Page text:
GeckoSystems has focused on mobile robot safety for over ten years. Their first product, a family care robot, has multiple layers of safety precautions. These safeguards are enabled three ways: mechanical, electronic, and using computer software. First, the robot is very stable and difficult to tip over since nearly seventy percent of its weight is less than eight inches above the floor and sits low between large, ten-inch diameter wheels. The wheels are wide and soft enough such that if the robot did go over a child's arm, for example, it would not break the skin or any bones. Second, multiple layers of sensors are fused to provide a safety umbrella to enable actionable situational awareness. Going outward from the centre of the CareBot is the GeckoTactileShroud(TM), which detects where on its shroud it has been bumped by people or animals. The CompoundedSensorArray(TM) detects virtually everything in the front and to the sides of this fully autonomous mobile robot up to thirty inches. Obstacles more distant are detected by twin ultrasonic rangefinders. Third, the advanced AI navigation software, GeckoNav(TM), takes in the hundreds of sensor readings per second and using its high level situational awareness, consistently avoids unforeseen static and/or dynamic obstacles for safe movements.

Also in the care giving family of Gecko robots there are the GeckoSuper, GeckoNav, GeckoChat, GeckoScheduler and GeckoTrak are primary, high level GeckoSavants. The GeckoNav is responsible for manoeuvring, avoiding dynamic and/or static obstacles, seeking waypoints and patrolling. GeckoChat interacts with the care-receiver such as answering questions, assisting with daily routines and reminders, and responding to other verbal commands. GeckoTrak, which is mostly transparent to the user, enables the CareBot to maintain proximity to the care-receiver using sensor fusion. The CareBot is a new type of Internet appliance, a personal assistant life support robot, that is accessible for remote video/audio monitoring and telepresence.

The primary market for this product is the family involved in eldercare, care for the chronically ill, and childcare. The primary distribution channel for this new home appliance is the thousands of independent personal computer retailers in the U.S. The manufacturing infrastructure for this new product category of mobile service robots is essentially the same as the personal computer industry. Several outside contract manufacturers have been identified and qualified their ability to produce up to 1,000 CareBots per month within four to six months.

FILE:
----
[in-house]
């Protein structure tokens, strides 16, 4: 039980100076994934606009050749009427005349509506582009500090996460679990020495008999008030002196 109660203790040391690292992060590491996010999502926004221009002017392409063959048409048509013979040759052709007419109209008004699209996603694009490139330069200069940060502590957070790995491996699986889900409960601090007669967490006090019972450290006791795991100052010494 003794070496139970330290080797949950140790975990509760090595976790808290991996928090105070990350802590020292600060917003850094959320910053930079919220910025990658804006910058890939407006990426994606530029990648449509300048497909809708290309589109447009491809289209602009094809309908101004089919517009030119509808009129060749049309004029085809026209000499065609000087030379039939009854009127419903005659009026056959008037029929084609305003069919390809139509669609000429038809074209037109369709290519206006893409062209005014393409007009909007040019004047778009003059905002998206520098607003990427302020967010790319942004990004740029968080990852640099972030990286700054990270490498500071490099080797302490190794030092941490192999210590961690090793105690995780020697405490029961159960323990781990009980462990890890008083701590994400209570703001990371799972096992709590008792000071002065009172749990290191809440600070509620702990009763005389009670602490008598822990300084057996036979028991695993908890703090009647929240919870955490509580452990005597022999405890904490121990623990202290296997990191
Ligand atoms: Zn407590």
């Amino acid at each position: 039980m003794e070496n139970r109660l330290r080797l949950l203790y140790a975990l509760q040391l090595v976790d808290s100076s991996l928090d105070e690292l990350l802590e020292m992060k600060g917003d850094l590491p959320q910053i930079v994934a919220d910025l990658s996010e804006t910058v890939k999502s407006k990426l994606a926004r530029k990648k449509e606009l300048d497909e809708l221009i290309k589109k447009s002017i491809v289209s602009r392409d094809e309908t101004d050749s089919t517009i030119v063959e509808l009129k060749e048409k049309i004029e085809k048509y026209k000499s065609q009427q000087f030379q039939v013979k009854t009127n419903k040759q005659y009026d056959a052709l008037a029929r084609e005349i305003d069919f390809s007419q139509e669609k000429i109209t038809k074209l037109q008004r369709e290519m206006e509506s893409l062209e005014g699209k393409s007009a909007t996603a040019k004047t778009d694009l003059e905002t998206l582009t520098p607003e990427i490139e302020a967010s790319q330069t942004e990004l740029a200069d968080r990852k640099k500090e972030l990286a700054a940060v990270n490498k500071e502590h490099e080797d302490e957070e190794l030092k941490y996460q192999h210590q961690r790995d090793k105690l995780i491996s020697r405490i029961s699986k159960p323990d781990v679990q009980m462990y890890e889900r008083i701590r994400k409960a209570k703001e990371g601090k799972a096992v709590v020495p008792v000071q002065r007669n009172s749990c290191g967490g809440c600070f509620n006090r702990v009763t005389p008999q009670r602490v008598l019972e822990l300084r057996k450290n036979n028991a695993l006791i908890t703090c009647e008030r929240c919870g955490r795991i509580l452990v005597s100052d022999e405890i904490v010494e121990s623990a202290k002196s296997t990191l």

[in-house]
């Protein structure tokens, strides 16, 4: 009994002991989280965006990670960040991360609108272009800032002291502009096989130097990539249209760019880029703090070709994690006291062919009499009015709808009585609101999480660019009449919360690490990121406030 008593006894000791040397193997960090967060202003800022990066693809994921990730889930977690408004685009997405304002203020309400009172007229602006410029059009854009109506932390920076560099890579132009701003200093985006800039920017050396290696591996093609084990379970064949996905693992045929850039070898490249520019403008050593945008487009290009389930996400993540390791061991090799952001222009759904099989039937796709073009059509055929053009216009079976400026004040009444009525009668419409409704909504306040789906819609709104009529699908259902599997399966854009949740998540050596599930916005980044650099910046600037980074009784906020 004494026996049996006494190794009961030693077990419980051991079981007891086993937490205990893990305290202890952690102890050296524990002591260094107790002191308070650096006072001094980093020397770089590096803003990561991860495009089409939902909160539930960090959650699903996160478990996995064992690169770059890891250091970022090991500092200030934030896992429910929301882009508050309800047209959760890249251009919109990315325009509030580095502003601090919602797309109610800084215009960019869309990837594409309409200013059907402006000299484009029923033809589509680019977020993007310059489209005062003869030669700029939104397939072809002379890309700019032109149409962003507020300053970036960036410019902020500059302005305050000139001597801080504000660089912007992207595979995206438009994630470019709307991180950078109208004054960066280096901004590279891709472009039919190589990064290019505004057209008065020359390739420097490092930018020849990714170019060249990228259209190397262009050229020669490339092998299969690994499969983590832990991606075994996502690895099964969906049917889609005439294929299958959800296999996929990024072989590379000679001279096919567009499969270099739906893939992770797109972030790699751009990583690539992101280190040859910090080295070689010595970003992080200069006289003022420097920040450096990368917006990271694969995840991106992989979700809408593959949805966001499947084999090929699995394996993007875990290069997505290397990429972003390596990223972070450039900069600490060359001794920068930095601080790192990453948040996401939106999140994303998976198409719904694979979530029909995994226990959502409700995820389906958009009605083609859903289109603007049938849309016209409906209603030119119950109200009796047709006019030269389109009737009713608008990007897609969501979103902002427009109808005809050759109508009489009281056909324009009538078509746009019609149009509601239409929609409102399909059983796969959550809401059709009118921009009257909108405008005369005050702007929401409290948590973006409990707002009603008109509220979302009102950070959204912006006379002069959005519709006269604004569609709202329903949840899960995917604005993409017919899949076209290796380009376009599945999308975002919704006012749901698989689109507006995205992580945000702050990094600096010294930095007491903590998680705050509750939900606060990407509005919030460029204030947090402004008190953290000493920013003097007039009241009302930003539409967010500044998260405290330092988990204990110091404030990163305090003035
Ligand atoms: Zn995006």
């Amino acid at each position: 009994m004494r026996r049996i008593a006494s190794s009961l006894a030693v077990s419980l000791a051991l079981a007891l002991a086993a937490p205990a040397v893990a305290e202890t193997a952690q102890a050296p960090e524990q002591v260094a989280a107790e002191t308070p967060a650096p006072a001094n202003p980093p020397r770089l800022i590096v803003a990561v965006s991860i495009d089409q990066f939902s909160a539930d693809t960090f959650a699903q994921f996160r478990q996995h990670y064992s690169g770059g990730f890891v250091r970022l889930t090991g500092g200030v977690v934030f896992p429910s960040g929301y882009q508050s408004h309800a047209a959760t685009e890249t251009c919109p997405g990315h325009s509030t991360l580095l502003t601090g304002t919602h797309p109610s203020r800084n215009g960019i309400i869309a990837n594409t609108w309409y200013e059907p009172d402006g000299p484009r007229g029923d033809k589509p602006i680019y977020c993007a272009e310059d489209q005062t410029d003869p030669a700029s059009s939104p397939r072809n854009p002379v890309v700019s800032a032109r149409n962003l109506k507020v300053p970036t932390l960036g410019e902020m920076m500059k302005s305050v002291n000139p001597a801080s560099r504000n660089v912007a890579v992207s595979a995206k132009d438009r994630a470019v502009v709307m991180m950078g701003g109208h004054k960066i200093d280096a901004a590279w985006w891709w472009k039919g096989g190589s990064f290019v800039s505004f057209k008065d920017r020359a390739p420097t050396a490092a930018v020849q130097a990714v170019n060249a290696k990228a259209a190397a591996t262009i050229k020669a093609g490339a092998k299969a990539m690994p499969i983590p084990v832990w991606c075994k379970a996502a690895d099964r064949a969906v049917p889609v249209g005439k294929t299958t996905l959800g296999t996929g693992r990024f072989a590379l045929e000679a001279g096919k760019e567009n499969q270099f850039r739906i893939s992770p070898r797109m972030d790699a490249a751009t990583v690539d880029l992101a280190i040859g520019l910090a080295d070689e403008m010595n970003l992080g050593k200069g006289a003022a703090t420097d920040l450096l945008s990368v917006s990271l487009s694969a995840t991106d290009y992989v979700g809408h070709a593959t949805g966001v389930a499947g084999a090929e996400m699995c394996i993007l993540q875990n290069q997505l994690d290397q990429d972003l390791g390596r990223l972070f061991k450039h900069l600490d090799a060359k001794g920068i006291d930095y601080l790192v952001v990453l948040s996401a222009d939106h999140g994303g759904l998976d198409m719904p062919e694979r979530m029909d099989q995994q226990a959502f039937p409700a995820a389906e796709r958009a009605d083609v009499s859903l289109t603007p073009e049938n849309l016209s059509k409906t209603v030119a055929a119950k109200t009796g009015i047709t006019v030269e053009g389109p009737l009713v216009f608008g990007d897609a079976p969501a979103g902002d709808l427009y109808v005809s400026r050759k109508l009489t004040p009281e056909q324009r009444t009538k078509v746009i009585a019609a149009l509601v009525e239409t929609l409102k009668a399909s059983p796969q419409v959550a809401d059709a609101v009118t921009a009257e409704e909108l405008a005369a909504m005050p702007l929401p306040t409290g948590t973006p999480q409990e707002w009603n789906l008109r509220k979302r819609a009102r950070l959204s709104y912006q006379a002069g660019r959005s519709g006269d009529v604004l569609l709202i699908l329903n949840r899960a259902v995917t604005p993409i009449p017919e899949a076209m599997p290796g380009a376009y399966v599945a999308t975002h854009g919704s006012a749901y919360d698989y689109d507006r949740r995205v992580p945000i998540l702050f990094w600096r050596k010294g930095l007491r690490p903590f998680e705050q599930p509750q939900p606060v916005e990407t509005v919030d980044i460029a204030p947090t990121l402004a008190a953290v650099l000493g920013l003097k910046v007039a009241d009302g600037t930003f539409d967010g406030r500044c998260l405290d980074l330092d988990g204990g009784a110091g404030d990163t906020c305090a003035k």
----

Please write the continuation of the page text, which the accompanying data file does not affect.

Subsequent to, and based on that original market research, they have assembled numerous focus groups to evaluate the fit of the CareBot personal robot into the participant's lives and their expected usage.

"GeckoSystems' increasing visibility in the EU and the continuing positive reaction to our innovative mobile robot solutions and products allows it the opportunity to become established as a significant player in the EU, also. With the right EU partners we will be able to supply cost effective solutions for security, family care, etc. and to develop other products tailored for the EU marketplace and the rest of the world. As we have stated on numerous occasions, we expect technology-licensing revenues to precede product sales revenues. We may become cash flow positive and net profitable, sooner than what our contract manufacture and sale of CareBots will enable. We care very much that our approximately 1400 stockholders enjoy a satisfying ROI after supporting us through our very difficult Developmental Stage exacerbated by the Great Recession," concluded Spencer.

By the end of this year, the Company plans to complete product of its CareBot offering with the introduction of its fourth generation personal robot, the CareBot 4.0 MSR.